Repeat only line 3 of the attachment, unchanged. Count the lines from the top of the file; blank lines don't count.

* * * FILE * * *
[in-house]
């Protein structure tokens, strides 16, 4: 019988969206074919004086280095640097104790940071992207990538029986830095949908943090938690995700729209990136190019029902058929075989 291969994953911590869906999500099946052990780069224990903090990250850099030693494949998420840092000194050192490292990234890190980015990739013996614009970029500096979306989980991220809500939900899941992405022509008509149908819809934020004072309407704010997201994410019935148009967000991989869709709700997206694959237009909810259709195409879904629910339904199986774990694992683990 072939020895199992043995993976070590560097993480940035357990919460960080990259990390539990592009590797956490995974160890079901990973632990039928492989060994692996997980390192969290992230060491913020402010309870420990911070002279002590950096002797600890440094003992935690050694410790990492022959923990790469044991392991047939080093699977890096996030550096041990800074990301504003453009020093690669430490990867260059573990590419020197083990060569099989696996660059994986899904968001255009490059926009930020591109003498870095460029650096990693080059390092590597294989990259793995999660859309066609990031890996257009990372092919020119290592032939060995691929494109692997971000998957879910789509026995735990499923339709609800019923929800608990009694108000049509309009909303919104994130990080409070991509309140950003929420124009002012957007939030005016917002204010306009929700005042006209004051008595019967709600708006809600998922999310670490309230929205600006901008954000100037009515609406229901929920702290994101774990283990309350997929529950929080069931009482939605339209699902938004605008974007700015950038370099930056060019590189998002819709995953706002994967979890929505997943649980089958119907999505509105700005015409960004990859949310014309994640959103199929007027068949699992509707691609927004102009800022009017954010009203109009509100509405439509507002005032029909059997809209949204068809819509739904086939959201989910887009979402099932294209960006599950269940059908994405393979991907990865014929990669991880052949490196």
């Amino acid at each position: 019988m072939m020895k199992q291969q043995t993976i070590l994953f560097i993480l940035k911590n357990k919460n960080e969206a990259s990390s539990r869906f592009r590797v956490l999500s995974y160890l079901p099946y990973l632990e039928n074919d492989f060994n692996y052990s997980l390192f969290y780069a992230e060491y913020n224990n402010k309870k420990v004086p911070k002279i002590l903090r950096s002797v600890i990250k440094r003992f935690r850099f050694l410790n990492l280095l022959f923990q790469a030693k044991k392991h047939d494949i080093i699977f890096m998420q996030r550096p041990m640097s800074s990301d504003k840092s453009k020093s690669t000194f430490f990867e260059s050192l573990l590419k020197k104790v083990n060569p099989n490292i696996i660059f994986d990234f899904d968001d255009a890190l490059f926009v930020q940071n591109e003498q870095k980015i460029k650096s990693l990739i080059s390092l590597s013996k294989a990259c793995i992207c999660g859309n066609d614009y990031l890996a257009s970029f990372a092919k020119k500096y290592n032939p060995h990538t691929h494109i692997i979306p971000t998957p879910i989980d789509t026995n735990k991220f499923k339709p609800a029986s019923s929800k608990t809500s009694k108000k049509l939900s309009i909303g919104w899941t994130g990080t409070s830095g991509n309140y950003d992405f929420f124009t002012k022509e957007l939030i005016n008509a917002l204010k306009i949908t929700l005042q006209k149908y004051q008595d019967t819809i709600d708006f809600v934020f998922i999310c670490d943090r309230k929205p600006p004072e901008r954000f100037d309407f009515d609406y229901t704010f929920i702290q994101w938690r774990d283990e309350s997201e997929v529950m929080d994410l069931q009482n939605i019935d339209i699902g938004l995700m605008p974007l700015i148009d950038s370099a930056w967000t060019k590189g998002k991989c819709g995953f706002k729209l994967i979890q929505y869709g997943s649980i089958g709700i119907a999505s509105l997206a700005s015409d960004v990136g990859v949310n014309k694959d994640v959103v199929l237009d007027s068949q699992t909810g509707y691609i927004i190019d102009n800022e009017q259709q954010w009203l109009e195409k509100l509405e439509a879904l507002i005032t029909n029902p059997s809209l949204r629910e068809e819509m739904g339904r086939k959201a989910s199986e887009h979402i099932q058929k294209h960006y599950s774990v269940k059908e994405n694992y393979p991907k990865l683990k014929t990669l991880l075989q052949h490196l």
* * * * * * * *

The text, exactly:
């Amino acid at each position: 019988m072939m020895k199992q291969q043995t993976i070590l994953f560097i993480l940035k911590n357990k919460n960080e969206a990259s990390s539990r869906f592009r590797v956490l999500s995974y160890l079901p099946y990973l632990e039928n074919d492989f060994n692996y052990s997980l390192f969290y780069a992230e060491y913020n224990n402010k309870k420990v004086p911070k002279i002590l903090r950096s002797v600890i990250k440094r003992f935690r850099f050694l410790n990492l280095l022959f923990q790469a030693k044991k392991h047939d494949i080093i699977f890096m998420q996030r550096p041990m640097s800074s990301d504003k840092s453009k020093s690669t000194f430490f990867e260059s050192l573990l590419k020197k104790v083990n060569p099989n490292i696996i660059f994986d990234f899904d968001d255009a890190l490059f926009v930020q940071n591109e003498q870095k980015i460029k650096s990693l990739i080059s390092l590597s013996k294989a990259c793995i992207c999660g859309n066609d614009y990031l890996a257009s970029f990372a092919k020119k500096y290592n032939p060995h990538t691929h494109i692997i979306p971000t998957p879910i989980d789509t026995n735990k991220f499923k339709p609800a029986s019923s929800k608990t809500s009694k108000k049509l939900s309009i909303g919104w899941t994130g990080t409070s830095g991509n309140y950003d992405f929420f124009t002012k022509e957007l939030i005016n008509a917002l204010k306009i949908t929700l005042q006209k149908y004051q008595d019967t819809i709600d708006f809600v934020f998922i999310c670490d943090r309230k929205p600006p004072e901008r954000f100037d309407f009515d609406y229901t704010f929920i702290q994101w938690r774990d283990e309350s997201e997929v529950m929080d994410l069931q009482n939605i019935d339209i699902g938004l995700m605008p974007l700015i148009d950038s370099a930056w967000t060019k590189g998002k991989c819709g995953f706002k729209l994967i979890q929505y869709g997943s649980i089958g709700i119907a999505s509105l997206a700005s015409d960004v990136g990859v949310n014309k694959d994640v959103v199929l237009d007027s068949q699992t909810g509707y691609i927004i190019d102009n800022e009017q259709q954010w009203l109009e195409k509100l509405e439509a879904l507002i005032t029909n029902p059997s809209l949204r629910e068809e819509m739904g339904r086939k959201a989910s199986e887009h979402i099932q058929k294209h960006y599950s774990v269940k059908e994405n694992y393979p991907k990865l683990k014929t990669l991880l075989q052949h490196l």